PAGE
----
On April 12, Scotts Valley Unified School District Superintendent Tanya Krause shared, in a message to the community, her “surprise” that President Joe Biden had terminated the Covid-19 emergency a month early.
That meant the District would now discontinue free in-school coronavirus testing, she announced, suggesting parents and guardians contact their insurance provider to learn about their policy coverage.
Meanwhile, a lawsuit that emerged from Brook Knoll Elementary School during the pandemic continues to wind its way through the Santa Cruz County Superior Court system.
According to the Statement of Facts, on Jan. 31, 2022, a first-grade student wasn’t allowed to attend class with his peers because he didn’t follow the school’s Covid-19 rules, and was instead taught by a substitute teacher in an unused classroom, which claims the situation played out similarly on Feb. 1 and 2 (though he was allowed to return to class on Feb. 3).
A few days later, on Feb. 15, 2022, the boy’s mom called the office saying her son would be late because of an appointment. He returned carrying a sign that said “END THIS NONSENSE” (emphasis in original), which the teacher snatched out of his hands before dispatching him to the school counselor, per court papers.
He refused to wear a mask in the classroom in protest on Feb. 22 and continued to refuse wearing a mask daily. This led to him being repeatedly sent away—either to the principal’s office or a classroom used for storage.
The complaint counts nine days in March 2022 when the boy refused to wear a mask in class. The 7-year-old even told a worker on yard duty that his “freedom does not end where your fear starts.”
Judge Timothy Volkmann ruled Feb. 1, 2023, against the family’s claims of false imprisonment. He struck down the attempt to claim Krause, Brook Knoll Elementary Principal Joshua Wahl and Meghann Gelter, a Brook Knoll teacher, had intentionally inflicted emotional distress on the student by making him run laps, sending him to the nurse, grabbing signs out of his hands and separating him from other pupils.
Volkmann sided with the District on another point, agreeing that the family had not made a strong enough case that the boy’s civil rights had been violated by Covid-19 mitigation measures.
In his ruling—which did not erase negligence claims—he left the door open to the plaintiff recouping attorneys’ fees if they can better state a claim under the Bane Act, a law brought in to protect people from having their constitutional rights violated by force or threat of violence. But he threw out some of the family’s requests about forcing the District’s hand when it comes to implementing pandemic procedures.
“Since there is no current mask mandate in place for students at Brook Knoll Elementary, there is not any present controversy that the court needs to adjudicate,” Volkmann wrote.
He also threw out their attempt to collect punitive damages, noting that under Government Code Section 818, even if the District was found guilty of oppression, fraud or malice, public entities are protected against this sort of remedy. However, the judge said the claims could all be brought back if restated in an amended filing by Feb. 6.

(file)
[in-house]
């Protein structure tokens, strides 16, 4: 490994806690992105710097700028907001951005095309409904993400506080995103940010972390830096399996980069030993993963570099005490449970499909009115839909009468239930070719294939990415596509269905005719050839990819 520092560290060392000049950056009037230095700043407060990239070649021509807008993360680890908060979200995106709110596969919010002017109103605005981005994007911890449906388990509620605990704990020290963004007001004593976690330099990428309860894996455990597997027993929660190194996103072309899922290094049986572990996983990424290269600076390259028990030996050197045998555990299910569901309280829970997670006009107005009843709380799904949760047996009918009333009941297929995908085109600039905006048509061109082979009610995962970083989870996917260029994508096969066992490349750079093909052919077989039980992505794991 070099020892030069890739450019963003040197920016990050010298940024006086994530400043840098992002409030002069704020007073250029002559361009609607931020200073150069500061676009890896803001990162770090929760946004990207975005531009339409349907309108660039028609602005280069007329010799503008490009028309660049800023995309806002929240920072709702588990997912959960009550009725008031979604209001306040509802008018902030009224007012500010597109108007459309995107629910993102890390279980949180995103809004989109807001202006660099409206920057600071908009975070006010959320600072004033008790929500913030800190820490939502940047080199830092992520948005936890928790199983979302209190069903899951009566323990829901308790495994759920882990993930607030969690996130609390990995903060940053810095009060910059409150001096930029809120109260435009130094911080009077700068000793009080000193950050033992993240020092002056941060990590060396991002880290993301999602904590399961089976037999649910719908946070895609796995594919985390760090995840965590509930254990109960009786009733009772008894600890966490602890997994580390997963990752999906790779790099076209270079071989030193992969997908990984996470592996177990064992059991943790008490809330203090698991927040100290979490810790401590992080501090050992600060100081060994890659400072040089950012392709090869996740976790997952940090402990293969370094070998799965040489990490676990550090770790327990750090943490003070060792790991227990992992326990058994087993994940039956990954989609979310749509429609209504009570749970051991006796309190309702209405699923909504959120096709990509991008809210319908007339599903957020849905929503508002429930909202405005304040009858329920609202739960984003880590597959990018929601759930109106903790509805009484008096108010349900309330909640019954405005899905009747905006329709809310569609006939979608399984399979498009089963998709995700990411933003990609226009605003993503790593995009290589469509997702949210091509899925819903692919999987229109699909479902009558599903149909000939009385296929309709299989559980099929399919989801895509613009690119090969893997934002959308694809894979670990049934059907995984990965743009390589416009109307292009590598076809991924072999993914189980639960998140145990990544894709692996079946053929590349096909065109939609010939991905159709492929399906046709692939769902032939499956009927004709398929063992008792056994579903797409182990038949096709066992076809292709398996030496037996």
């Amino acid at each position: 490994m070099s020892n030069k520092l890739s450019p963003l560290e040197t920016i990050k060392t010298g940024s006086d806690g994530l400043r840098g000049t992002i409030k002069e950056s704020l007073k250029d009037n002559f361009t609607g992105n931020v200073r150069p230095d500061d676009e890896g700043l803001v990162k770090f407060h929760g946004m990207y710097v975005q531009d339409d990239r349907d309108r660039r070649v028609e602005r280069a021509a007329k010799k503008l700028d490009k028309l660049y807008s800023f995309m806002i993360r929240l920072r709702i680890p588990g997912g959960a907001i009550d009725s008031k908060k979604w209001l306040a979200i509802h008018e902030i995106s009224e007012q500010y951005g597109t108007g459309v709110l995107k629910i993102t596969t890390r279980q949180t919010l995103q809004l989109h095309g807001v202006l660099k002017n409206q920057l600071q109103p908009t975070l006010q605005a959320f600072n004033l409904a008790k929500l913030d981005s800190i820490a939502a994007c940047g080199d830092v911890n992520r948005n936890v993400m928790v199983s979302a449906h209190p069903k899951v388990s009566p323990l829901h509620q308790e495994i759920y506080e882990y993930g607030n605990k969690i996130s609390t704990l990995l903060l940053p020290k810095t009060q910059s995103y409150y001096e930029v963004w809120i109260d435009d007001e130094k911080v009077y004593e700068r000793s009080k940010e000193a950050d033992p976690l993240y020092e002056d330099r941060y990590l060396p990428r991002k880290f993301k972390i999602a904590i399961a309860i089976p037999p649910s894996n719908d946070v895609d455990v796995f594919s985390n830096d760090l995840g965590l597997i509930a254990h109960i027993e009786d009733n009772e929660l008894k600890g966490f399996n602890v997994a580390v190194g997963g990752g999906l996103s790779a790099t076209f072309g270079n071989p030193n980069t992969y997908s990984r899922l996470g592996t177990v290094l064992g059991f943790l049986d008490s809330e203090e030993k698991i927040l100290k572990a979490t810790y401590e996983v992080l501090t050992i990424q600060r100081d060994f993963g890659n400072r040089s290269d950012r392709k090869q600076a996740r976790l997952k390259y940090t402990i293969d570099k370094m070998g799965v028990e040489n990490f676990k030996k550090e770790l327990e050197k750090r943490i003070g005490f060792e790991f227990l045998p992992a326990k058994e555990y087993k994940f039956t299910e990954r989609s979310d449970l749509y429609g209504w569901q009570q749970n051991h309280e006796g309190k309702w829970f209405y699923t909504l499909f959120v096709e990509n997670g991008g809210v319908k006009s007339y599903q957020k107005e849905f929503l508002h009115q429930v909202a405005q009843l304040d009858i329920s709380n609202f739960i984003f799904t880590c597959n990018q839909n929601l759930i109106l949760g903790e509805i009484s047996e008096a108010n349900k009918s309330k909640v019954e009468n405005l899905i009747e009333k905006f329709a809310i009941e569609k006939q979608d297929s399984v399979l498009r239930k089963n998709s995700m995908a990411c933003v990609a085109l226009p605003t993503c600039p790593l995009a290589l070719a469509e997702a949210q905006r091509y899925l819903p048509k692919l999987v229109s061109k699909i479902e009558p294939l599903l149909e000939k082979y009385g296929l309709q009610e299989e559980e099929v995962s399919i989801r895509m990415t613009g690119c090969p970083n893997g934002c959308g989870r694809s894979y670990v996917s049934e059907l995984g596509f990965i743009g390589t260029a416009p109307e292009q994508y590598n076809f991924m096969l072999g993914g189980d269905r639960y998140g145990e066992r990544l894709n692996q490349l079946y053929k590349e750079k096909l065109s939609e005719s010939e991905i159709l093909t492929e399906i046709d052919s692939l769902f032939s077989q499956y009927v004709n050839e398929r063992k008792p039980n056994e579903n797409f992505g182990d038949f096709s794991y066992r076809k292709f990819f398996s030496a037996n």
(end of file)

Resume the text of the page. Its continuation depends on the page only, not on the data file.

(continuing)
The First Amended Complaint, officially filed Feb. 7, restated false imprisonment, negligence, intentional infliction of emotional distress and civil rights violations. It also went into detail about how the boy, now in second grade, was affected by how things played out last year.
The plaintiff’s lawyers say that, on Jan. 12, 2022, the boy showed the school nurse a Centers for Disease Control document reporting that handwashing is more effective than hand sanitizer and was allowed to wash his hands as a one-time exception.
It also notes that on Jan. 31 the boy was selected to be Student of the Week—meaning he would get to highlight his family, select activities and sit in a special chair. Instead, because of his protest, he was sent to Classroom 34—the storage area—and “was not allowed to come in contact with his fellow students, speak with them, or participate in school activities with them,” the court papers state.
“He missed his opportunity to be Student of the Week,” the amended complaint reads, describing how the classroom was filled with stacked desks and chairs, cleaning and art supplies, and a large bucket of puppets. “He felt sad, alone, and very upset.”
The plaintiffs argue this is a case about a boy trying to “exercise his right to free speech and to attend school free from discrimination and harassment,” while the District says it’s a about a student who “refused to comply with District-issued policies on vaccination, testing, and mask-wearing, and crusaded against such policies through a series of acts and omissions.”
The boy’s lawyers attached a CDC document titled “Show Me the Science — When & How to Use Hand Sanitizer in Community Settings,” which reads, “Alcohol-based hand sanitizers can quickly reduce the number of microbes on hands in some situations, but sanitizers do not eliminate all types of germs,” and, “Soap and water are more effective than hand sanitizers at removing certain kinds of germs, like Cryptosporidium, norovirus, and Clostridium difficile.”
They also attached what looks like a stick figure comic drawn by the boy. It, they said, depicts “his teacher hitting him over the head with a mallet because he wouldn’t wear a mask.”
SVUSD lawyers say the lawsuit might have to be settled in a four-day trial.